Upon hearing Bethel's statement that she had been hit, Travers stopped swinging the golf club and called 911. Officers Denton and Bauer responded to the call and were met by Travers at the front of the building. Travers directed the officers into the apartment building, where Bethel was lying at the entrance of her apartment, screaming hysterically. According to Officer Denton's testimony, Bethel was bleeding profusely and her head had " been flattened and you could actually see what looked to . . . be a part of bone." When asked who hit her, Bethel pointed at Travers, who then turned around, placed his hands behind his back, and stated, " she understands . . . [w]e're family . . . I'm the guy that you're looking for . . . [s]he understands because we are family." Scott was also struck by the golf club swung by Travers and he suffered a laceration to his left ear. Travers was arrested and later indicted for charges related to Bethel's and Scott's injuries.[4]

At trial, Bethel's testimony regarding the time the events in this case occurred conflicted with the time of Travers's 911 call.[5] According to Bethel, the assault

Page 637

with the golf club happened on October 5, after she returned from the store. She testified that the last thing that she remembered was Travers hitting her with the golf club and the female guest telling Travers that he was wrong. Bethel testified that she didn't remember anything after that point except waking up at Washington Hospital Center five days later.

Travers testified that he and Bethel had a good relationship, but would sometimes argue over her alcohol consumption. He stated that Scott would provide alcohol for Bethel and as a result the two men had a strained relationship and frequently argued. Travers described a previous altercation with Scott, during which Scott entered the bathroom while Travers was using it and demanded that he get out. The day after the incident, Scott approached Travers at a bus stop and stated, " I'll deal with you later." Travers described Scott's demeanor at that time as " [h]ostile, with scary eyes . . . just a mean person." Scott had previously threatened Travers by stating that he had undergone military training, which could be used " to hurt, kill, maim, [and] destroy." Travers also testified that Scott owned and carried a knife, which he had seen in Scott's " right back pocket" and under the bed Scott shared with Bethel. Travers further testified that on the night of the assault, while Scott was moving towards him, he felt that he was in danger from Scott. He stated that he accidentally struck Bethel with the golf club while defending himself against Scott, who did not testify at trial.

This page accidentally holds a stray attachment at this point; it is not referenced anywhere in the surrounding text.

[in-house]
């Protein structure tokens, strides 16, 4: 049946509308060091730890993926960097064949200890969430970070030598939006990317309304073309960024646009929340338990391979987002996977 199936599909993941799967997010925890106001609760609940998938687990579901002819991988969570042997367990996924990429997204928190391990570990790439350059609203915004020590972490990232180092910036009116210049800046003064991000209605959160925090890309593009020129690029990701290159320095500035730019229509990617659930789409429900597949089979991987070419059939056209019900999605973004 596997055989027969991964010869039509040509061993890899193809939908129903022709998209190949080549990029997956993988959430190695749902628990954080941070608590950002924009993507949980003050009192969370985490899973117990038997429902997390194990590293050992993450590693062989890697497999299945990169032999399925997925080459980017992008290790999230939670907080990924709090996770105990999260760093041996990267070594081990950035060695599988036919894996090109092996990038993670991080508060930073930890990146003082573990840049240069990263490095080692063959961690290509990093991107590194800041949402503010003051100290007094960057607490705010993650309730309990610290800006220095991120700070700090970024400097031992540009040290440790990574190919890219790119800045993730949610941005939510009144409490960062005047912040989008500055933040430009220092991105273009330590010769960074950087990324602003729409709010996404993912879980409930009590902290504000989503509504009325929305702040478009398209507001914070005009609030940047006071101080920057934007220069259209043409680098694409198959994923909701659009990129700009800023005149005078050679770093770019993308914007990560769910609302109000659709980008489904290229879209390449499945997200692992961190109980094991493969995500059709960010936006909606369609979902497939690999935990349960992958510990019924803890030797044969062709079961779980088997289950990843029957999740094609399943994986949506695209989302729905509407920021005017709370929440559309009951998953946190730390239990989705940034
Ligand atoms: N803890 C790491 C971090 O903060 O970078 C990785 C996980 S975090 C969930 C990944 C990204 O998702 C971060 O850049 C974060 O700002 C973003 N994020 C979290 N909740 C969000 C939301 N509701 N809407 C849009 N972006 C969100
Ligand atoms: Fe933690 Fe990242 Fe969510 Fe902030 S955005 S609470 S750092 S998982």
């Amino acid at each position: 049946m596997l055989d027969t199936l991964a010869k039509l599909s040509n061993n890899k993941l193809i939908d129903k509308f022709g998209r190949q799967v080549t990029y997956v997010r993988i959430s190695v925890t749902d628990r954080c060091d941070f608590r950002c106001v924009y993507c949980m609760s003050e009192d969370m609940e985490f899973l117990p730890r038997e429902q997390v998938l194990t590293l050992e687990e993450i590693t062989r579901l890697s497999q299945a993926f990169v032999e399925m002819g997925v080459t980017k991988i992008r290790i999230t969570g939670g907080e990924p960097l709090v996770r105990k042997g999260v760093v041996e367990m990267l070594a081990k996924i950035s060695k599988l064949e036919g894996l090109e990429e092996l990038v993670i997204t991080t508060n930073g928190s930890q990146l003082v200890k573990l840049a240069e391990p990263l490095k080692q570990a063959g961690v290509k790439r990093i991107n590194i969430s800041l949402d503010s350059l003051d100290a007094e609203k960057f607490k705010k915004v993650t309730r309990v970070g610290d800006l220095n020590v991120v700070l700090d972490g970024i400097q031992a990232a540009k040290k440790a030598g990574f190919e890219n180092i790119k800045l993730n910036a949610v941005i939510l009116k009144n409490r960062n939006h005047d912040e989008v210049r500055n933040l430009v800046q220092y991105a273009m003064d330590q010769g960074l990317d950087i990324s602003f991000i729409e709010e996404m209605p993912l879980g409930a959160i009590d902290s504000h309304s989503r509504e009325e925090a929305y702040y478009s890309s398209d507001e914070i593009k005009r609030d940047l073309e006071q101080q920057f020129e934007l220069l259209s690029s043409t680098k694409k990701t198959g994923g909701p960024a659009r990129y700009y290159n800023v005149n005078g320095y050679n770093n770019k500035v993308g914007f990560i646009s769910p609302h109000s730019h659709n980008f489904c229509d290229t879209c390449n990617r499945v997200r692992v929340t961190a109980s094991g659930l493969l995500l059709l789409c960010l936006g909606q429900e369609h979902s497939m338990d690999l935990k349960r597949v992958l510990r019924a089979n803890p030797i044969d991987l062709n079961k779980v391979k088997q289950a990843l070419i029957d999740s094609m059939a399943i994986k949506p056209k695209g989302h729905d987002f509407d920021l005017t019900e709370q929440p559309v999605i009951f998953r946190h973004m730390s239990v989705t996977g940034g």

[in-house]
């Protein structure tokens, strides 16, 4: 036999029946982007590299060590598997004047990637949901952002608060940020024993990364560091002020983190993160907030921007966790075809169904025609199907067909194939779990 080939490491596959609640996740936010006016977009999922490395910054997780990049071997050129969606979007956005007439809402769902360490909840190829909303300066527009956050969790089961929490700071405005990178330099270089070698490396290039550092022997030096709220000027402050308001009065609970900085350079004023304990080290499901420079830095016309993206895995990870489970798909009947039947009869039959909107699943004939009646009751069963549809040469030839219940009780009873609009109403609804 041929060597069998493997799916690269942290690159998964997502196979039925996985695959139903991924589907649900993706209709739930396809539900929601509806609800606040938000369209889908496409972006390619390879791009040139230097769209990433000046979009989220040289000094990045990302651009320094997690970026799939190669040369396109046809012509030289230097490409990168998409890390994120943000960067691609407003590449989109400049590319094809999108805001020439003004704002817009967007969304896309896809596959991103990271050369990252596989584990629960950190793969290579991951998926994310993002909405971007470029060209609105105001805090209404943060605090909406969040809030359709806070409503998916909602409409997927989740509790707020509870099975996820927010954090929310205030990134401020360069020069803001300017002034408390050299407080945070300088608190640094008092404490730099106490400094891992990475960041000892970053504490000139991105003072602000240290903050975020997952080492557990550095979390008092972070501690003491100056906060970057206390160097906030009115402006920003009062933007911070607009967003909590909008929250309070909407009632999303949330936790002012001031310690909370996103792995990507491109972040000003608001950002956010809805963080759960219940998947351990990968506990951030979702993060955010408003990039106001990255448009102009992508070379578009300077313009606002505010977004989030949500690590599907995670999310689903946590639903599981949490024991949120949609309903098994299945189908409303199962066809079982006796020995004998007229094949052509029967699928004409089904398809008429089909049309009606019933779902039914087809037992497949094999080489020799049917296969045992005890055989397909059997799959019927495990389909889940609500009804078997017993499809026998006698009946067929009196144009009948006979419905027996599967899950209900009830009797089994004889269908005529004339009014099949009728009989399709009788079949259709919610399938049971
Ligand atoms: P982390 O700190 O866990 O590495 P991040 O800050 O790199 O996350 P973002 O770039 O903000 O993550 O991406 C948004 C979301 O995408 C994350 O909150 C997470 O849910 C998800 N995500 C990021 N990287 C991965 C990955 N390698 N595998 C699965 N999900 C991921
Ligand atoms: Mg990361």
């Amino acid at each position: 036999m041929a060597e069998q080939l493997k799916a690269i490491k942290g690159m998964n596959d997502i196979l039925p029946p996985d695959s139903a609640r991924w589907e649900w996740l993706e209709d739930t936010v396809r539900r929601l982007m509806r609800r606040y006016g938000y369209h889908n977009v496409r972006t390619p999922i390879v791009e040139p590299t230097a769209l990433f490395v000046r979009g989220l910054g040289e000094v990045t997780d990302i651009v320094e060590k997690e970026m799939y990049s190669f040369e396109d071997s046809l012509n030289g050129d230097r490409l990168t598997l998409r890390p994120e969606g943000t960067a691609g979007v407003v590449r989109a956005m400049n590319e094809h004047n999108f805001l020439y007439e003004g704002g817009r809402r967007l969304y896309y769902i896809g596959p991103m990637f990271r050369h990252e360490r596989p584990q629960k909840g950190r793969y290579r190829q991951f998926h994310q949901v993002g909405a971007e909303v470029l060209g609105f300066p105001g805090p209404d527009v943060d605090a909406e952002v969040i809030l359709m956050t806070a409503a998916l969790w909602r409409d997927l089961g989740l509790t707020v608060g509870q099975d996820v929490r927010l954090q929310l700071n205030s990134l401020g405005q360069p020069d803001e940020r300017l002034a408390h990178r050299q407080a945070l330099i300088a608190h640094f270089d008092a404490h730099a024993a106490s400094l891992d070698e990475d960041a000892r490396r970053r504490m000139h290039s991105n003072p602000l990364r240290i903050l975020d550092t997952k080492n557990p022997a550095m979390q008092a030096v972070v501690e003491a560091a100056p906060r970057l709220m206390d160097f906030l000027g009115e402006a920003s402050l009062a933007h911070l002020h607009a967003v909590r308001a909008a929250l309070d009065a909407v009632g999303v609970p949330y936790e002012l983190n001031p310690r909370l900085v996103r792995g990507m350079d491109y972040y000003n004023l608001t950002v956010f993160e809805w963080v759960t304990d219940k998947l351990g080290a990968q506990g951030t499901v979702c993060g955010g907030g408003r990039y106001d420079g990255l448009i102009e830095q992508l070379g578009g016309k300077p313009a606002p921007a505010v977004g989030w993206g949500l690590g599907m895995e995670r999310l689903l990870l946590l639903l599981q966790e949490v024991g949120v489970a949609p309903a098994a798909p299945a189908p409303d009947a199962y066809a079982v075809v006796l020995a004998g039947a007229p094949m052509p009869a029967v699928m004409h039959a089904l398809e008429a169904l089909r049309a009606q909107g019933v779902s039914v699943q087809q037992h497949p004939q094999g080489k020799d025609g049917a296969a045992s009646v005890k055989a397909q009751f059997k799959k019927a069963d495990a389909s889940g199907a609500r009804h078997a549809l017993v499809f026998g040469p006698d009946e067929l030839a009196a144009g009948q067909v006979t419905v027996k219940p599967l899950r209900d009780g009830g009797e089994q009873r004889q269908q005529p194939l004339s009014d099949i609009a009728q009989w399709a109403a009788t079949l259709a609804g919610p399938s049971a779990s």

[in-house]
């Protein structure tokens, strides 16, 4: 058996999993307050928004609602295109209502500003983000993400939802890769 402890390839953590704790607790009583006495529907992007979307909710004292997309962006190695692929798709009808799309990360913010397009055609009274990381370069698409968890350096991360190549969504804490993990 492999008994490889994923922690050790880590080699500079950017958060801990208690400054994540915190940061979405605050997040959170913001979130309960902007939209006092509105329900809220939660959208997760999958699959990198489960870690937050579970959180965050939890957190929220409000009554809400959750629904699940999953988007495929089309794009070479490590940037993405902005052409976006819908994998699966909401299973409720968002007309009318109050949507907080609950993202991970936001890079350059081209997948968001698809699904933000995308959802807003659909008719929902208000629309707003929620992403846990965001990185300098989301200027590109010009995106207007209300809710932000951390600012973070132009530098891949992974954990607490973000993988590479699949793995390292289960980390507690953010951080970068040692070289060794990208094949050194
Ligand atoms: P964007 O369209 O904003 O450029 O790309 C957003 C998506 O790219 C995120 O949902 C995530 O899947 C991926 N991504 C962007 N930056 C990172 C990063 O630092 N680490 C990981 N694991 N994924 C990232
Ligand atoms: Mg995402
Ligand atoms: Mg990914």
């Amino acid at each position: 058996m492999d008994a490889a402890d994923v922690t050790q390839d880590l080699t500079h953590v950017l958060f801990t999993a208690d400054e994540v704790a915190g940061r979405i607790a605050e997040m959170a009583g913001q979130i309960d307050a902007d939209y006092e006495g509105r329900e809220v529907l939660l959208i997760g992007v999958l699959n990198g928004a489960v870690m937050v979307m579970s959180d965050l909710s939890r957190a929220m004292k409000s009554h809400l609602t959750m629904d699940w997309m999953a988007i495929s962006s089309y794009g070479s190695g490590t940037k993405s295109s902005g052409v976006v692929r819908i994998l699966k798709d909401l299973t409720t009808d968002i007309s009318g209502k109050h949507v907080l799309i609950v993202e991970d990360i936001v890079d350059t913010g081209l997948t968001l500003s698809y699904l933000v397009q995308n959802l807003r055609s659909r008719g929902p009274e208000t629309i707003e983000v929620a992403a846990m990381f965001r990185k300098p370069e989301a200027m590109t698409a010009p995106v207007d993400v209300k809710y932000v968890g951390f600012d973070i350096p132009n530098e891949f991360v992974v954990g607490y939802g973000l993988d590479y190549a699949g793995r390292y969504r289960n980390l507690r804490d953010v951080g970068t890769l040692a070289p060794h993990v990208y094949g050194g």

During the cross-examination of Bethel, defense counsel sought to question her about prior, specific acts, in which she assertively induced friends to attack family members and whether just before she was struck by Travers, she directed Scott to " get him," referring to Travers. Defense counsel's theory was that Travers reasonably believed that Bethel intended to have him harmed, based on having heard her instruct Scott to " get him," coupled with the knowledge that she previously had instigated similar attacks on other relatives. The court denied defense counsel's motion in part, finding that it was proper for defense counsel to cross-examine Bethel about stating the words, " get him," but prevented counsel from asking questions about prior incidents regarding ...